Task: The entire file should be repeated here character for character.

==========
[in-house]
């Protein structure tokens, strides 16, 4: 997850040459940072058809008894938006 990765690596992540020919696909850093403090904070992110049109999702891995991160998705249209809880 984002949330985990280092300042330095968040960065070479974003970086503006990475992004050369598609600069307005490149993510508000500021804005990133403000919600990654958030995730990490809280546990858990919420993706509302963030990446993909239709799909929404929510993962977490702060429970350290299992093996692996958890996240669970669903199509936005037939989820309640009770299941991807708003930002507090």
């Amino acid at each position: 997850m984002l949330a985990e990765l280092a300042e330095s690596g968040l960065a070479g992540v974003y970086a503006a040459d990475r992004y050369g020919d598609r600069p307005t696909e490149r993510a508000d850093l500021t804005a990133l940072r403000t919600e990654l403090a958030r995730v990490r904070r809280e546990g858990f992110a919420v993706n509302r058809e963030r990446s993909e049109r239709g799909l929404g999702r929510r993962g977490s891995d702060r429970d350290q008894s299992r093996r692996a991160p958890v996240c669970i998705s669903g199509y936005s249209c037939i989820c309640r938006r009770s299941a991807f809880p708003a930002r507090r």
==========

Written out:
[in-house]
């Protein structure tokens, strides 16, 4: 997850040459940072058809008894938006 990765690596992540020919696909850093403090904070992110049109999702891995991160998705249209809880 984002949330985990280092300042330095968040960065070479974003970086503006990475992004050369598609600069307005490149993510508000500021804005990133403000919600990654958030995730990490809280546990858990919420993706509302963030990446993909239709799909929404929510993962977490702060429970350290299992093996692996958890996240669970669903199509936005037939989820309640009770299941991807708003930002507090």
């Amino acid at each position: 997850m984002l949330a985990e990765l280092a300042e330095s690596g968040l960065a070479g992540v974003y970086a503006a040459d990475r992004y050369g020919d598609r600069p307005t696909e490149r993510a508000d850093l500021t804005a990133l940072r403000t919600e990654l403090a958030r995730v990490r904070r809280e546990g858990f992110a919420v993706n509302r058809e963030r990446s993909e049109r239709g799909l929404g999702r929510r993962g977490s891995d702060r429970d350290q008894s299992r093996r692996a991160p958890v996240c669970i998705s669903g199509y936005s249209c037939i989820c309640r938006r009770s299941a991807f809880p708003a930002r507090r």